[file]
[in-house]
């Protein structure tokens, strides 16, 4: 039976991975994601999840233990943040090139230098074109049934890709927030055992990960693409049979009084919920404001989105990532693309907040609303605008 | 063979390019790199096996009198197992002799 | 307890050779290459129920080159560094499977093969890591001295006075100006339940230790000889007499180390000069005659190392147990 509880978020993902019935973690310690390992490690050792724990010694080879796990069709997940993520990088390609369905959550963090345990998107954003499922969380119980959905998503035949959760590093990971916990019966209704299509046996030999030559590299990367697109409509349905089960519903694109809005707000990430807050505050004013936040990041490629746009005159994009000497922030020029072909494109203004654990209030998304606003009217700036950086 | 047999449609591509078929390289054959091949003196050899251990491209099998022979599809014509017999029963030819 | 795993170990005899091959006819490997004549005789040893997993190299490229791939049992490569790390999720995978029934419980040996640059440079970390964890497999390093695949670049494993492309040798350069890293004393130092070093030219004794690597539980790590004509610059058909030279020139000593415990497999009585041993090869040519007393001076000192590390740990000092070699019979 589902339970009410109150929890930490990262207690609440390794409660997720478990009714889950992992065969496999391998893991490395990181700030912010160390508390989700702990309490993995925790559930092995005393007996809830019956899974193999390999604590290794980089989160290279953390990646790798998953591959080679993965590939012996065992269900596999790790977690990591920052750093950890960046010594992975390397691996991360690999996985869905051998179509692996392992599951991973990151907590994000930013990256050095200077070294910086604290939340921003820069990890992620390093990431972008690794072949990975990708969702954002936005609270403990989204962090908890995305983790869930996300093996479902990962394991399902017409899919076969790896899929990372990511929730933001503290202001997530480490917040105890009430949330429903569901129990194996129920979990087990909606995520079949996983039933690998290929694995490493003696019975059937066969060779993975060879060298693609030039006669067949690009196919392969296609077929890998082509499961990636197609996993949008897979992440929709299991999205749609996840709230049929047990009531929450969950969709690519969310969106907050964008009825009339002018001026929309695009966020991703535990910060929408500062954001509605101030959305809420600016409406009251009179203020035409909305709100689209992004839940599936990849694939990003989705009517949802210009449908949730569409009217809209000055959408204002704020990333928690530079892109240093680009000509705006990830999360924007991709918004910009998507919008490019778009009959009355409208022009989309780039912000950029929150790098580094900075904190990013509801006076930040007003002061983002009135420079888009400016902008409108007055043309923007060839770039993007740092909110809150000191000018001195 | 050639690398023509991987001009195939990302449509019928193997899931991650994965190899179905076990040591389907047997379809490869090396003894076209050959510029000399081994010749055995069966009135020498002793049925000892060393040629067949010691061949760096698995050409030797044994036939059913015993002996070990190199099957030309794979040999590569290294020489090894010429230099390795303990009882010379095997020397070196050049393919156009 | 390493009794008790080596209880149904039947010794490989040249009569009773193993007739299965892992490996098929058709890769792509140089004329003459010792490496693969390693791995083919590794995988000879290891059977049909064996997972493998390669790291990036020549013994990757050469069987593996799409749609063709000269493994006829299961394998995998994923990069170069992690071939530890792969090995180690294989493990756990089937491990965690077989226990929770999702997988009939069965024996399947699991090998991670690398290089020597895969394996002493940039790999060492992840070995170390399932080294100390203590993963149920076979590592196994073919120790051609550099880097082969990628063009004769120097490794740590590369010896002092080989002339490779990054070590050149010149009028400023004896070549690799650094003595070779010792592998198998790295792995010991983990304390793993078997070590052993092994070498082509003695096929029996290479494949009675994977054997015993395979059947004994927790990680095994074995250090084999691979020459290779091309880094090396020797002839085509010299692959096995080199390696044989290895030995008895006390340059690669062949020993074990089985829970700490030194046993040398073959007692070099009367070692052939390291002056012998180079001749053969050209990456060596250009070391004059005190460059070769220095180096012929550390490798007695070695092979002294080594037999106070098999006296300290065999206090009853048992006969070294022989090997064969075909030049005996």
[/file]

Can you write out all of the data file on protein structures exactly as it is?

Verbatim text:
[in-house]
């Protein structure tokens, strides 16, 4: 039976991975994601999840233990943040090139230098074109049934890709927030055992990960693409049979009084919920404001989105990532693309907040609303605008 | 063979390019790199096996009198197992002799 | 307890050779290459129920080159560094499977093969890591001295006075100006339940230790000889007499180390000069005659190392147990 509880978020993902019935973690310690390992490690050792724990010694080879796990069709997940993520990088390609369905959550963090345990998107954003499922969380119980959905998503035949959760590093990971916990019966209704299509046996030999030559590299990367697109409509349905089960519903694109809005707000990430807050505050004013936040990041490629746009005159994009000497922030020029072909494109203004654990209030998304606003009217700036950086 | 047999449609591509078929390289054959091949003196050899251990491209099998022979599809014509017999029963030819 | 795993170990005899091959006819490997004549005789040893997993190299490229791939049992490569790390999720995978029934419980040996640059440079970390964890497999390093695949670049494993492309040798350069890293004393130092070093030219004794690597539980790590004509610059058909030279020139000593415990497999009585041993090869040519007393001076000192590390740990000092070699019979 589902339970009410109150929890930490990262207690609440390794409660997720478990009714889950992992065969496999391998893991490395990181700030912010160390508390989700702990309490993995925790559930092995005393007996809830019956899974193999390999604590290794980089989160290279953390990646790798998953591959080679993965590939012996065992269900596999790790977690990591920052750093950890960046010594992975390397691996991360690999996985869905051998179509692996392992599951991973990151907590994000930013990256050095200077070294910086604290939340921003820069990890992620390093990431972008690794072949990975990708969702954002936005609270403990989204962090908890995305983790869930996300093996479902990962394991399902017409899919076969790896899929990372990511929730933001503290202001997530480490917040105890009430949330429903569901129990194996129920979990087990909606995520079949996983039933690998290929694995490493003696019975059937066969060779993975060879060298693609030039006669067949690009196919392969296609077929890998082509499961990636197609996993949008897979992440929709299991999205749609996840709230049929047990009531929450969950969709690519969310969106907050964008009825009339002018001026929309695009966020991703535990910060929408500062954001509605101030959305809420600016409406009251009179203020035409909305709100689209992004839940599936990849694939990003989705009517949802210009449908949730569409009217809209000055959408204002704020990333928690530079892109240093680009000509705006990830999360924007991709918004910009998507919008490019778009009959009355409208022009989309780039912000950029929150790098580094900075904190990013509801006076930040007003002061983002009135420079888009400016902008409108007055043309923007060839770039993007740092909110809150000191000018001195 | 050639690398023509991987001009195939990302449509019928193997899931991650994965190899179905076990040591389907047997379809490869090396003894076209050959510029000399081994010749055995069966009135020498002793049925000892060393040629067949010691061949760096698995050409030797044994036939059913015993002996070990190199099957030309794979040999590569290294020489090894010429230099390795303990009882010379095997020397070196050049393919156009 | 390493009794008790080596209880149904039947010794490989040249009569009773193993007739299965892992490996098929058709890769792509140089004329003459010792490496693969390693791995083919590794995988000879290891059977049909064996997972493998390669790291990036020549013994990757050469069987593996799409749609063709000269493994006829299961394998995998994923990069170069992690071939530890792969090995180690294989493990756990089937491990965690077989226990929770999702997988009939069965024996399947699991090998991670690398290089020597895969394996002493940039790999060492992840070995170390399932080294100390203590993963149920076979590592196994073919120790051609550099880097082969990628063009004769120097490794740590590369010896002092080989002339490779990054070590050149010149009028400023004896070549690799650094003595070779010792592998198998790295792995010991983990304390793993078997070590052993092994070498082509003695096929029996290479494949009675994977054997015993395979059947004994927790990680095994074995250090084999691979020459290779091309880094090396020797002839085509010299692959096995080199390696044989290895030995008895006390340059690669062949020993074990089985829970700490030194046993040398073959007692070099009367070692052939390291002056012998180079001749053969050209990456060596250009070391004059005190460059070769220095180096012929550390490798007695070695092979002294080594037999106070098999006296300290065999206090009853048992006969070294022989090997064969075909030049005996």